Posts Tagged ‘retirement benefits’

Is Your Business A Family Affair?

Wednesday, November 16th, 2016

Top Tax Savings Strategies For The Family-Run Business

Family Business- Ohio Tax Planning

Instead of chores, how about give your children a job to do in your family-run business. The money they earn can go to their college savings account and the savings you accumulate can be reinvested to help your company find future growth. Read on to learn more.

There’s a certain freedom associated with being self-employed, but there’s also a lot of responsibility … and expenses. Fortunately, the family that’s invested in the success of the business, and is willing to roll up their sleeves and get to work, may be able to secure some significant tax savings.

Marriage Has It’s Benefits

If you’re married, chances are good that your spouse is already doing helping out in some aspect of your business. So why not extend a formal job offer? While you may be hesitant to bring them aboard (officially), there are several key reasons why it pays to add your spouse to the payroll.

  • Retirement benefits – Once hired, federal taxes will begin to be withheld from your spouse’s paycheck. That means that they will start receiving Social Security credits toward retirement. This alone is a pretty great (when it comes to retirement – every little bit helps), but the retirement benefits of hiring your spouse don’t stop there. If your business already offers employees a retirement plan, those benefits can be extended to your spouse when they opt in to the plan as well. Furthermore, contributions your company makes to the plan are tax deductible – up to 25 percent of compensation or $49,000, whichever is less.
  • Health Insurance – Business owners everywhere continue to struggle with the affordability of health care. But those who do offer this benefit to their employees, might be able to secure some additional savings by opting to cover their spouse as an employee rather than as a dependent. Especially if you consider the fact that your company can deduct the premiums it pays for employee health coverage. Then you may want to ask your tax advisor if you are also eligible to receive the health care tax credit.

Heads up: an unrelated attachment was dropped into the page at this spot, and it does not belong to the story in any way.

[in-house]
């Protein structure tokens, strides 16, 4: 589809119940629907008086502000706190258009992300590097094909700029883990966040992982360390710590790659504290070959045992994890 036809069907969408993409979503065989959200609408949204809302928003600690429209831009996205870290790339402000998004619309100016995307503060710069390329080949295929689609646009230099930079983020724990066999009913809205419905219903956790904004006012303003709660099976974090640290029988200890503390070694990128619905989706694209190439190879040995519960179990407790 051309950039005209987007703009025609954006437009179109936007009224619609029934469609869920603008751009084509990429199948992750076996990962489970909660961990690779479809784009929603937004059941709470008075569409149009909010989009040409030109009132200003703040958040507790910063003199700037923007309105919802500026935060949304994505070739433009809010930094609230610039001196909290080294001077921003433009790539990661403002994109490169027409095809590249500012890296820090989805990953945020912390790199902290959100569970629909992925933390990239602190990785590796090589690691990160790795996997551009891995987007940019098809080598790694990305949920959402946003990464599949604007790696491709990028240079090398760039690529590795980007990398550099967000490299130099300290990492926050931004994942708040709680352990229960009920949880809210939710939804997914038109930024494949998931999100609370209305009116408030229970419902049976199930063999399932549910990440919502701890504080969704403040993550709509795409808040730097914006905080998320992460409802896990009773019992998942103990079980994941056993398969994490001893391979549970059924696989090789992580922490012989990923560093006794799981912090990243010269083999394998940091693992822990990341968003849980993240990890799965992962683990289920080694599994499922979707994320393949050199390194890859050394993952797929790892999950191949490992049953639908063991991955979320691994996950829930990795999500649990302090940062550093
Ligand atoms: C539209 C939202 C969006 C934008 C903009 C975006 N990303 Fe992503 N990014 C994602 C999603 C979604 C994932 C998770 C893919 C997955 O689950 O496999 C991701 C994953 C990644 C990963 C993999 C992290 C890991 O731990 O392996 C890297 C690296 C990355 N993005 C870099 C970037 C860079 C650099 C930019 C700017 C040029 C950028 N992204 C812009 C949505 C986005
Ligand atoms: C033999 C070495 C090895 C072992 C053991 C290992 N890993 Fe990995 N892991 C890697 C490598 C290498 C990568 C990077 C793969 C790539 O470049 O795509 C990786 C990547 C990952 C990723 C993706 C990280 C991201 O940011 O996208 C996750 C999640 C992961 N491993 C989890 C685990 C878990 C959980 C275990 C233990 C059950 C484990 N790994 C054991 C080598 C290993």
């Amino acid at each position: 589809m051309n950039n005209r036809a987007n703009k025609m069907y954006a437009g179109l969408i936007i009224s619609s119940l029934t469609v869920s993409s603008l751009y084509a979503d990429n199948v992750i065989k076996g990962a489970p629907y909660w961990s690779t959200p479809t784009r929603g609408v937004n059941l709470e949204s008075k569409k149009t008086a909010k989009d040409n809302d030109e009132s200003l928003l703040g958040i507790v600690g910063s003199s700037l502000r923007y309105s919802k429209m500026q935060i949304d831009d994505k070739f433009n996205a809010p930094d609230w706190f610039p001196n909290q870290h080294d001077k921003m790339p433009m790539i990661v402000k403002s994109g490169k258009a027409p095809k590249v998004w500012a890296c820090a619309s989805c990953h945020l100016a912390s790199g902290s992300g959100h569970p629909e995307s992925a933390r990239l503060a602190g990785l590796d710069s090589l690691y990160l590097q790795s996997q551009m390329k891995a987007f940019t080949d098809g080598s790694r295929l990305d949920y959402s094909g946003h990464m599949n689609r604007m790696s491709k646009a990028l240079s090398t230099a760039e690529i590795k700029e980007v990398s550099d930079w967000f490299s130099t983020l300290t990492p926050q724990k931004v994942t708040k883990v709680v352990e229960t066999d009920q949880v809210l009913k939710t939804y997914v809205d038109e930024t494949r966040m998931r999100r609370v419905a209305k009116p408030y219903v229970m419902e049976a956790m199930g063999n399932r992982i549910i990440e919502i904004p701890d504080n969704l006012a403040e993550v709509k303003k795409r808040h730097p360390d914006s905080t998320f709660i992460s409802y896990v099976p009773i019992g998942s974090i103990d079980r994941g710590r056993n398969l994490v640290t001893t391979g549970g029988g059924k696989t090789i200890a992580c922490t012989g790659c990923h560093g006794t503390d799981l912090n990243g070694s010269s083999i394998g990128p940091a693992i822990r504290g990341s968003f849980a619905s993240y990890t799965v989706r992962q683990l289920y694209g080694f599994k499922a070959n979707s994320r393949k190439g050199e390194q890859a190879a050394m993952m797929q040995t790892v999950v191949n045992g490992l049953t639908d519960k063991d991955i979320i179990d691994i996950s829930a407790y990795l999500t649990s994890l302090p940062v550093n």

• Life Insurance – Because they are employees of your business, your spouse is eligible for the same benefits as all your other employees. That includes life insurance. And those costs are deductible as business expenses as well.

All Hands On Deck

Raise your hand if you had to do chores as a kid. We all did. It taught us work ethic and the value of a dollar. These days, families that own their own businesses can go a step further. Instead of paying your son or daughter a few dollars to mow the lawn, how about hiring them as a grounds keeper for your business? These days giving your kids a job in your business isn’t just a huge help when it comes to managing the day-to-day responsibilities of the company, it can be advantageous from a tax perspective. Business owners who welcome their kids to the family workforce, may be able to:

  • Deduct their children’s salary from the business’s income as a business expense.
  • Avoid paying FICA tax on their children’s salary.
  • Shift a portion of business income from your tax bracket to your child’s to significantly reduce your taxable income.

But, in order to make this strategy work, you must be able to prove that your children are legitimate employees and that their work is necessary. And don’t forget to fill out all the proper forms that go along with hiring any new employee (W-4, U.S. Citizenship and Immigration Services Form I-9, Employment Eligibility Verification, etc.). It’s also wise to keep track of their work and the time they put in by maintaining a time sheet. Also, while it may be tempting to pay your kids top-dollar for answering phones or cleaning the office, the IRS is on the lookout for unreasonable compensation practices. Don’t pay your son or daughter more than what you would pay a stranger for doing the same job and pay them regularly, as you would with any other employee. Your child’s paycheck can then be directly deposited into an account in your child’s name.

TIP: Get more out of your child’s earnings by opening a Roth IRA or 529 College Savings Plan in your child’s name and direct deposit their wages into the account and watch it grow.

Start taking advantage of the various strategies available for family-run businesses. Email rea.news@reacpa.com or ted.klimczak@reacpa.com to find out how.

By Ted Klimczak (Medina office)